Vegan chili might seem to meat-eaters like a compromise. But, as chef/writer Anthony Bourdain-(RIP)- might say to someone who disses vegan chili, “What’s your major malfunction?” Gosh, I miss him and his profoundly spot on take on life and food. But … I digress. Back to chili.

Think about your pantry and those hardy long life vegetables, and the number one long life ingredient is the pumpkin, or hard skinned squash (any one of a dozen varieties). It’s delicious, plentiful, inexpensive, beautiful, easy to cook with ... why not make a big one-pot dish out of it? And what better set of ingredients than what we put into chili? 

All that said ... we love meat in our chili, too, and when we're in that mood, we cook up some tri-tip separately and put it in the bowl first as a layer of seared, savory surprise. Read about that below the main recipe. 



Chili needs spice. And most people use chili powder as part of their own chili recipe. Chili spice recipes aren't as jealously guarded as, say, mole or curry mixes -- but this one is special. Just special enough that your guests will love its mystery. And it's super simple. 

Chili can be elegant. Here, it's served to show off the ingredients and garnished with some clean, beautiful spring onion stalks.

Chili can be elegant. Here, it's served to show off the ingredients and garnished with some clean, beautiful spring onion stalks.

  • 2 t. ground chili powder

  • 1 t. ground cumin

  • 1 t. ground Harissa powder

  • 1/2 t. smoky (aka Spanish) paprika

Not all paprika is made the same. Most paprika is related to Hungarian paprika (although we love Hungarian paprika fresh off the plane from Hungary -- it has a bigger, sweeter flavor than you normally get even in Hungarian paprika in the US). You're looking for a paprika that would be labeled "smoky", "smoked", "Spanish" -- sometimes using the Spanish word pimenton. Any paprika can quickly lose its personality ... so find a good, smoky paprika fresh from its container to make sure it puts its lovely, seductive arms around the chili spice. 


Portabello mushrooms went into the chili I made here, but experiment with your favorites

VEGAN CHILI - Portobello mushrooms went into the chili I made here, but experiment with your favorites

  • 1 large red onion diced

  • 3 cloves garlic diced fine

  • 2 cups mushrooms sliced into chunks

  • 2 cups hearty squash - kabocha, butternut, acorn - cut into chunks

  • 4 cups veggie stock or water

  • 1/2 head of cauliflower

  • 1 cup summer squash in chunks

  • 4 ripe tomatoes, quartered

  • 1 can low sodium black beans (do not drain -- the liquid has beautiful flavor and texture)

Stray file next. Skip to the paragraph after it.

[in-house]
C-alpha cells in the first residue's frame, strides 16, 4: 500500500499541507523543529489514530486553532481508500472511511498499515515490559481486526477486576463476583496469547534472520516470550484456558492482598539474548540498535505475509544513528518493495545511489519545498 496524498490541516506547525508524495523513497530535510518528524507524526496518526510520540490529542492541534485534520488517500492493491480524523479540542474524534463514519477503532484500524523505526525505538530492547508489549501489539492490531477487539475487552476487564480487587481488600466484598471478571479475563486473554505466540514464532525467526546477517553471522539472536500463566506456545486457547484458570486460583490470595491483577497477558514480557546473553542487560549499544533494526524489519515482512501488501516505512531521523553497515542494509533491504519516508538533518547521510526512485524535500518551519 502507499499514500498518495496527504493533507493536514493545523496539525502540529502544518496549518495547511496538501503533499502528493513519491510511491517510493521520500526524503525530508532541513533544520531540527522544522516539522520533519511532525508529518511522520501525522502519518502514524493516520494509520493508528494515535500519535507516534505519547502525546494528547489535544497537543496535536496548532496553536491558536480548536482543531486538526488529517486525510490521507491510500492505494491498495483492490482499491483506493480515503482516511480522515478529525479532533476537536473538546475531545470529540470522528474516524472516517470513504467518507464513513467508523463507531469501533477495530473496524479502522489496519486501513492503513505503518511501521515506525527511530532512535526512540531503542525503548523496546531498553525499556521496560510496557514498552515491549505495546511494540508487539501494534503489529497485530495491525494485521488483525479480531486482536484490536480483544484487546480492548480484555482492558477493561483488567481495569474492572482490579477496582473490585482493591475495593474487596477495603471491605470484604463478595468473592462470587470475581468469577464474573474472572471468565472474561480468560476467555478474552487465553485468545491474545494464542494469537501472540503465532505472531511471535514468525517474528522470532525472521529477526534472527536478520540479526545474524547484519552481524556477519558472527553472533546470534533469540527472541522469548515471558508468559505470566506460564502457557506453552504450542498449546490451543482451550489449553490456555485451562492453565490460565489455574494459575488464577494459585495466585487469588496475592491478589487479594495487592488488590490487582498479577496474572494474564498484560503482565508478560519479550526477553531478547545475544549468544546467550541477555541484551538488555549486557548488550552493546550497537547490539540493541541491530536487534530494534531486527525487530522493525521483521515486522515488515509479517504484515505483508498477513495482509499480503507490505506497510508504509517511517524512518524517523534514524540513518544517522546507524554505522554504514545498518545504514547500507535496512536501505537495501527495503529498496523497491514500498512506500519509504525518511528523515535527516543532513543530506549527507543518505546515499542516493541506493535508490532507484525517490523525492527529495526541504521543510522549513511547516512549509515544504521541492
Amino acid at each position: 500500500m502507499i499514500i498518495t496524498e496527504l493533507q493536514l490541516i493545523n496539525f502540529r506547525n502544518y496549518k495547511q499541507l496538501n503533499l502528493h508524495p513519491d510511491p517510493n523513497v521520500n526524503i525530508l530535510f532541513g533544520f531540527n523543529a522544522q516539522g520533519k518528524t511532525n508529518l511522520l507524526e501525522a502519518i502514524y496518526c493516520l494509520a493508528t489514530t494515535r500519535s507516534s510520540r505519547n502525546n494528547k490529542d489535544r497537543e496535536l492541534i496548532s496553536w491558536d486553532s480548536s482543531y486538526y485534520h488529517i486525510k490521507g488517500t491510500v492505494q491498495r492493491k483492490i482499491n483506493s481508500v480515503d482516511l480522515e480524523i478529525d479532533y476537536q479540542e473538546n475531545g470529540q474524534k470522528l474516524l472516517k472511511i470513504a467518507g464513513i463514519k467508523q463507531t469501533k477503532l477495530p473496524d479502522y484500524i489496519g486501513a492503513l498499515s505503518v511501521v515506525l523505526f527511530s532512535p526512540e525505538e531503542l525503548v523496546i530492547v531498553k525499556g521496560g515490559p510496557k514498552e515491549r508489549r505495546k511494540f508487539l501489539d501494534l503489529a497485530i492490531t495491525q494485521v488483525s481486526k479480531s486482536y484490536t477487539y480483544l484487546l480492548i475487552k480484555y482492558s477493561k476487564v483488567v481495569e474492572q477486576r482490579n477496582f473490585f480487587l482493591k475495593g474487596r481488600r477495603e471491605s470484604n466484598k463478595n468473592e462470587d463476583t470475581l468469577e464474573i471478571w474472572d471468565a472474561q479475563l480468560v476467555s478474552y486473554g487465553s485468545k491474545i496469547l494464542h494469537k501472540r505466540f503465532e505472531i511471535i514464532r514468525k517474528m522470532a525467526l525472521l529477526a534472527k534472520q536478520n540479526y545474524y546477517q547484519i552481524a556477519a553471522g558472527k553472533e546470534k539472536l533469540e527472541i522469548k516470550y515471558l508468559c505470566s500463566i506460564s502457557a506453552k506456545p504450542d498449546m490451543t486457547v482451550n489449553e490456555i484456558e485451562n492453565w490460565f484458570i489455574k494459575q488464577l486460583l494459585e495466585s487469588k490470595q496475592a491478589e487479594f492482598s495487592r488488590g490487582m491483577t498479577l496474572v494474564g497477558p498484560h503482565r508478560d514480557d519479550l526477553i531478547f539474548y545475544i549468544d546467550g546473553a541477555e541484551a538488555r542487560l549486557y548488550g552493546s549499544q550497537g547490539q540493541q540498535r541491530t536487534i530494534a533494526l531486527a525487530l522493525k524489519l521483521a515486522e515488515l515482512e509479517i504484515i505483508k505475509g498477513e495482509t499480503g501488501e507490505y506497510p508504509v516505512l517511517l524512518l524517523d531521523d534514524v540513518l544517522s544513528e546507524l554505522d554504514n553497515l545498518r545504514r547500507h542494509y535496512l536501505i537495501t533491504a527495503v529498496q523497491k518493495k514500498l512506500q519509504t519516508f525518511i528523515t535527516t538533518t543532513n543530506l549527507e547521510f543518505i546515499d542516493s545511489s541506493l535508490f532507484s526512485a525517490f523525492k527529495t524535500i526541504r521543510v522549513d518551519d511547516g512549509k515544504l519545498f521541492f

EuroCAST's Dutch ovens are a dream. The biggest one is more than 7 quarts big, and is what I used for this recipe. The middle one is 5 quarts, available online only. The smallest pot at the top is our 3-quart sauce pan. It's a work-horse for me. I love it. Click on the image to learn more about the large one.



In your EuroCAST high sided fryer or medium sized Dutch oven:
  1. Sauté the onion in 3 T. olive oil until soft
  2. Add the garlic and sauté another minute

  3. Add diced squash over low and sauté till the edges begin to caramelize

  4. Add 1/2 cup of the veggie stock or water and let simmer over low heat

  5. Add the cauliflower, mushrooms, and summer squash.

  6. Simmer low and slow for 10 minutes (or a little more)

  7. Add the beans and their liquid, cook another 5 minutes

  8. Add tomatoes and spice blend

  9. Remove from heat when the mushrooms are cooked through but the squash still has a "tooth" to it, and cover with lid to let the ingredients bask in the steam


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We love the vegan chili as it is. And I bet you will, too. 

But if you have meat-eaters to please, or if you just want to treat yourself to something special, here's a great way to please the inner carnivore while keeping the personality of the vegan chili: Make up some special, beautifully seared steak and, with a generous slice of the braised steak in the bottom of the bowl, cover it with the vegan chili. 

The slow braising makes the steak cut like butter, and makes the experience a new kind of chili con carne

Here's how.


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  • 1 well-trimmed tri tip, 3-4 pounds
  • 1 large can whole San Marzano tomatoes in sauce

  • 5 cloves garlic, minced

  • 2 cups strongly-brewed coffee


  1. Salt the tri-tip generously and then pepper evenly.

  2. Put 4 T. olive oil in your largest EuroCAST Dutch oven and bring to medium heat (the oil should not be smoking).

  3. Add the seasoned tri-tip.

  4. Sear the steak to a hard crust, 6-8 minutes per side.

  5. Add one large can of whole San Marzano tomatoes and 2 cups of strong brewed coffee, then add the minced garlic.

  6. Bring to a low, bubbling boil.

  7. Reduce heat to low and cover to braise 90 minutes. Check every once in a while for the liquid level and to break up the tomatoes. Add water as needed, but you want to keep the sauce on the dense side to capture the beef's richness and to keep the tomato acidity popping.

  8. Remove from heat and keep covered with the Dutch oven's lid until ready to server.

  9. You could refrigerate at this point and reheat slightly before slicing and serving.

  10. Check seasoning (hey, one slice is always reserved for chef's testing).


In each diner's bowl, lay a big, warm tri-tip slice in the bottom. (It's fall-apart tender at this point, so each place setting will only need a butter knife -- if that.) 

Cover the beef with the hot vegan chili.

And, to make it truly amazing, top with sour cream and, if you have some on hand, garlic confit.

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